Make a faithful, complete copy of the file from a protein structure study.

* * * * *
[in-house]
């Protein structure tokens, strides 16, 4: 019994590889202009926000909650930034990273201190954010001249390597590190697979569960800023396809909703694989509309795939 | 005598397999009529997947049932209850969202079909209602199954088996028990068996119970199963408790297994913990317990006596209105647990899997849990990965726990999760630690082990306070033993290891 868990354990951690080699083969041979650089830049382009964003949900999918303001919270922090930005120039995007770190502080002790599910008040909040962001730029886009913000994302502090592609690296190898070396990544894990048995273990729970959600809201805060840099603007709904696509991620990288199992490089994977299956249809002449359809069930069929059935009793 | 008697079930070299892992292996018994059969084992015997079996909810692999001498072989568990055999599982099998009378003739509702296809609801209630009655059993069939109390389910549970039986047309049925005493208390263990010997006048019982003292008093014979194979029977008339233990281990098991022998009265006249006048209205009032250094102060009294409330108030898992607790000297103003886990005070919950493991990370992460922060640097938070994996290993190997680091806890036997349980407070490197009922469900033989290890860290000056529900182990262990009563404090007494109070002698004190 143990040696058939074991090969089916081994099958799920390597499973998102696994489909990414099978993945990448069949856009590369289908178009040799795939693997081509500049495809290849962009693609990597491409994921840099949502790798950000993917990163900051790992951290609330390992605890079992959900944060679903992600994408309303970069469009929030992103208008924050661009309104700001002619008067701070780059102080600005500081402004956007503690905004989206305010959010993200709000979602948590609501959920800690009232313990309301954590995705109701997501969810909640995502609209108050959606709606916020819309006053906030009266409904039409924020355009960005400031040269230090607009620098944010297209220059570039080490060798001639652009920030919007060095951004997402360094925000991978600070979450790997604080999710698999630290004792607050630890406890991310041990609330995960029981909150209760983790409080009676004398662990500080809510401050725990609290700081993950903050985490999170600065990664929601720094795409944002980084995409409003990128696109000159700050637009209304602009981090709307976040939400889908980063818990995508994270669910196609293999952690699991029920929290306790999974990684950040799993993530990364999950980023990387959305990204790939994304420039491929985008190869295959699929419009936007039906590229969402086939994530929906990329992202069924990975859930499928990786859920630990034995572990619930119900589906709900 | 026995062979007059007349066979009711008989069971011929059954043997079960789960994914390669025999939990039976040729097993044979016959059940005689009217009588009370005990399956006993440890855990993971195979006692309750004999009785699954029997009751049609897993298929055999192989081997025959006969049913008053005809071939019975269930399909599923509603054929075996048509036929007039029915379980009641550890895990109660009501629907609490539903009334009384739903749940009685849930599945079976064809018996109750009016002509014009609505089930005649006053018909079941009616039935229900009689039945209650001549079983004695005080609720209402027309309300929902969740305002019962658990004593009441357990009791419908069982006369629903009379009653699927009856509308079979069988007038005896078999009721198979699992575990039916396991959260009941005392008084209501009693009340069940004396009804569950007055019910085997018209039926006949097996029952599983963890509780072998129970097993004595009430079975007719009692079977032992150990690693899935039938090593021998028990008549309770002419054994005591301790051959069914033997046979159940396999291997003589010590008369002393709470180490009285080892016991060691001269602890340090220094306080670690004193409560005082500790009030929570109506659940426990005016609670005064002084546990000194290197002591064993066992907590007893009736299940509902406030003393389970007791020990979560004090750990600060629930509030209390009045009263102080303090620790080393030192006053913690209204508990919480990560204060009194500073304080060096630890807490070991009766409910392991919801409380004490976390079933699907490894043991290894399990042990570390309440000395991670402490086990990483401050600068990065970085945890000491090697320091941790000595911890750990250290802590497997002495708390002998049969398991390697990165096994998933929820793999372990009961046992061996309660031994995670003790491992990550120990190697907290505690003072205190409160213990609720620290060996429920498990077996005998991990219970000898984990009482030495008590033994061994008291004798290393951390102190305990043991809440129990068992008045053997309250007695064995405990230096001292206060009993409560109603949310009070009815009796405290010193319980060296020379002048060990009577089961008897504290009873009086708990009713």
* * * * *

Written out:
[in-house]
């Protein structure tokens, strides 16, 4: 019994590889202009926000909650930034990273201190954010001249390597590190697979569960800023396809909703694989509309795939 | 005598397999009529997947049932209850969202079909209602199954088996028990068996119970199963408790297994913990317990006596209105647990899997849990990965726990999760630690082990306070033993290891 868990354990951690080699083969041979650089830049382009964003949900999918303001919270922090930005120039995007770190502080002790599910008040909040962001730029886009913000994302502090592609690296190898070396990544894990048995273990729970959600809201805060840099603007709904696509991620990288199992490089994977299956249809002449359809069930069929059935009793 | 008697079930070299892992292996018994059969084992015997079996909810692999001498072989568990055999599982099998009378003739509702296809609801209630009655059993069939109390389910549970039986047309049925005493208390263990010997006048019982003292008093014979194979029977008339233990281990098991022998009265006249006048209205009032250094102060009294409330108030898992607790000297103003886990005070919950493991990370992460922060640097938070994996290993190997680091806890036997349980407070490197009922469900033989290890860290000056529900182990262990009563404090007494109070002698004190 143990040696058939074991090969089916081994099958799920390597499973998102696994489909990414099978993945990448069949856009590369289908178009040799795939693997081509500049495809290849962009693609990597491409994921840099949502790798950000993917990163900051790992951290609330390992605890079992959900944060679903992600994408309303970069469009929030992103208008924050661009309104700001002619008067701070780059102080600005500081402004956007503690905004989206305010959010993200709000979602948590609501959920800690009232313990309301954590995705109701997501969810909640995502609209108050959606709606916020819309006053906030009266409904039409924020355009960005400031040269230090607009620098944010297209220059570039080490060798001639652009920030919007060095951004997402360094925000991978600070979450790997604080999710698999630290004792607050630890406890991310041990609330995960029981909150209760983790409080009676004398662990500080809510401050725990609290700081993950903050985490999170600065990664929601720094795409944002980084995409409003990128696109000159700050637009209304602009981090709307976040939400889908980063818990995508994270669910196609293999952690699991029920929290306790999974990684950040799993993530990364999950980023990387959305990204790939994304420039491929985008190869295959699929419009936007039906590229969402086939994530929906990329992202069924990975859930499928990786859920630990034995572990619930119900589906709900 | 026995062979007059007349066979009711008989069971011929059954043997079960789960994914390669025999939990039976040729097993044979016959059940005689009217009588009370005990399956006993440890855990993971195979006692309750004999009785699954029997009751049609897993298929055999192989081997025959006969049913008053005809071939019975269930399909599923509603054929075996048509036929007039029915379980009641550890895990109660009501629907609490539903009334009384739903749940009685849930599945079976064809018996109750009016002509014009609505089930005649006053018909079941009616039935229900009689039945209650001549079983004695005080609720209402027309309300929902969740305002019962658990004593009441357990009791419908069982006369629903009379009653699927009856509308079979069988007038005896078999009721198979699992575990039916396991959260009941005392008084209501009693009340069940004396009804569950007055019910085997018209039926006949097996029952599983963890509780072998129970097993004595009430079975007719009692079977032992150990690693899935039938090593021998028990008549309770002419054994005591301790051959069914033997046979159940396999291997003589010590008369002393709470180490009285080892016991060691001269602890340090220094306080670690004193409560005082500790009030929570109506659940426990005016609670005064002084546990000194290197002591064993066992907590007893009736299940509902406030003393389970007791020990979560004090750990600060629930509030209390009045009263102080303090620790080393030192006053913690209204508990919480990560204060009194500073304080060096630890807490070991009766409910392991919801409380004490976390079933699907490894043991290894399990042990570390309440000395991670402490086990990483401050600068990065970085945890000491090697320091941790000595911890750990250290802590497997002495708390002998049969398991390697990165096994998933929820793999372990009961046992061996309660031994995670003790491992990550120990190697907290505690003072205190409160213990609720620290060996429920498990077996005998991990219970000898984990009482030495008590033994061994008291004798290393951390102190305990043991809440129990068992008045053997309250007695064995405990230096001292206060009993409560109603949310009070009815009796405290010193319980060296020379002048060990009577089961008897504290009873009086708990009713």